It took two days-off work and twenty two viewings for this husband and wife combo to finally find a characterful property with good proportions for their first owned home. This Victorian conversion split-level apartment was well worth the wait!
‘We’d set our hearts on Blackheath because of the vast green space. And we can travel back home to Norfolk to visit our parents in two hours,’ they explain. ‘When it came to finally viewing in the summer, each property either lacked character or was too modern. I was still hopeful for something old with original features and longed-for high ceilings’ she says.
Thankfully the last viewing of the day was a Victorian house conversion with promising original floorboards and a light-filled bedroom.
Victorian conversion split-level apartment
Structurally sound, with original sash windows, curved walls and eleven foot high ceilings, the property was in good repair. However they did unravel dangerous electrics and two ancient water tanks taking up lots of unnecessary space upstairs.
‘It’s not a big conversion so every bit of space counts and after the second viewing I literally drew where everything we owned could go,’ remembers the homeowner.
High ceilings, original floor boards and floor to ceiling sash windows are just some of the original features to be enjoyed. ‘For such a small footprint there are so many outstanding features, which is why we fell in love with the property.’
As an interior stylist, the homeowner has a strong sense of personal style and admits it’s all about confidence when designing your home. ‘There are very few rules when it comes to home styling as everybody has different taste. But having confidence in your decisions is key to success,’ she explains. ‘I’m drawn towards natural, raw materials and old, authentic pieces.’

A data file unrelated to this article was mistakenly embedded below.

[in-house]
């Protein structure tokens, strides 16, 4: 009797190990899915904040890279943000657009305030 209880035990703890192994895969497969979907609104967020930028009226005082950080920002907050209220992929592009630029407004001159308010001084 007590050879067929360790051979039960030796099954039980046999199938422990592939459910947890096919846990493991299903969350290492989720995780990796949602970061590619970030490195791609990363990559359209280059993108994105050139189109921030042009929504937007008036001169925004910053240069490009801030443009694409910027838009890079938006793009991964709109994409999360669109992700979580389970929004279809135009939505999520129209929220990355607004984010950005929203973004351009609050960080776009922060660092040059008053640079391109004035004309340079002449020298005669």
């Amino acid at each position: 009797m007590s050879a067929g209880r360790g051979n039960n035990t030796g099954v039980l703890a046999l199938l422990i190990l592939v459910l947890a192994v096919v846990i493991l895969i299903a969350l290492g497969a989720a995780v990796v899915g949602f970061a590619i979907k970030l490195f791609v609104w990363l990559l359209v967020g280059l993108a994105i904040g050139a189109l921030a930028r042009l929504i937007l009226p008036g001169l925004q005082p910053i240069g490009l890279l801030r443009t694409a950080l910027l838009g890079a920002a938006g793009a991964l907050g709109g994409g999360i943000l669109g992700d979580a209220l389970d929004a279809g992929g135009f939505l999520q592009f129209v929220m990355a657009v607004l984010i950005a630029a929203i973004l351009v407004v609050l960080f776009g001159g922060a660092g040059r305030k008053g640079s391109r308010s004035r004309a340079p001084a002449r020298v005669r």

Exposed brickwork in the kitchen creates an industrial edge in contrast to the sleek, white kitchen units. ‘I love to see old and new elements sitting side by side in a home as it makes the aesthetic less obvious and more interesting,’ she says.
Sash windows will always stand the test of time and present an elegant and authentic focal point. They enhance the view to this small dining area.
‘I fell in love with the windows in this property because they’re so majestic and add a feeling of grandeur to the room,’ says the homeowner.
The homeowner’s sense of style is evident in the landing idea, where she’s curated a gallery wall alongside a hanging plant and casual throw with a pop of yellow.
The couple commissioned a new steel staircase, to replace the existing boxed in stairs. Creating much needed light into the living area. ‘We’re fortunate that Matt’s dad is an incredibly talented engineer and he was able to make and install it which saved us a fortune.’
In the downstairs rooms, exposed brickwork, whitewashed floors and floor to ceiling wooden window frames endorse the couple’s authentic preferences. Upstairs, whitewashed brickwork, a beautifully hung reclaimed door to the shower room and the dark steel staircase are inspired by warehouse conversions also favoured by the creative couple.
Reclaimed doors have been transformed into streamlined sliding doors as a perfect space-saving solution and efficient room divider between the main bedroom and an en-suite bathroom.
Versatile exposed brickwork is also evident in the shower room idea. It works in harmony alongside the reclaimed, sliding wooden door which the couple sourced as a space saver from a reclamation yard in Norfolk.
Compact walk-in wardrobe
By removing the old water tanks and installing a new Combi boiler and shower room, the old bathroom has been transformed into a fashionable walk-in wardrobe idea.
This longed for home has been thoughtfully restored with care and imagination with original creative touches. ‘It feels like living in a mini house rather than a flat,’ the homeowner laughs. ‘There’s nobody above or below us.’
‘Every day I’m grateful we persisted in viewing those twenty two properties. We eventually did find our high ceilings and secret fireplaces which bring us so much pleasure every day.’
Feature written by Karen Jensen-Jones.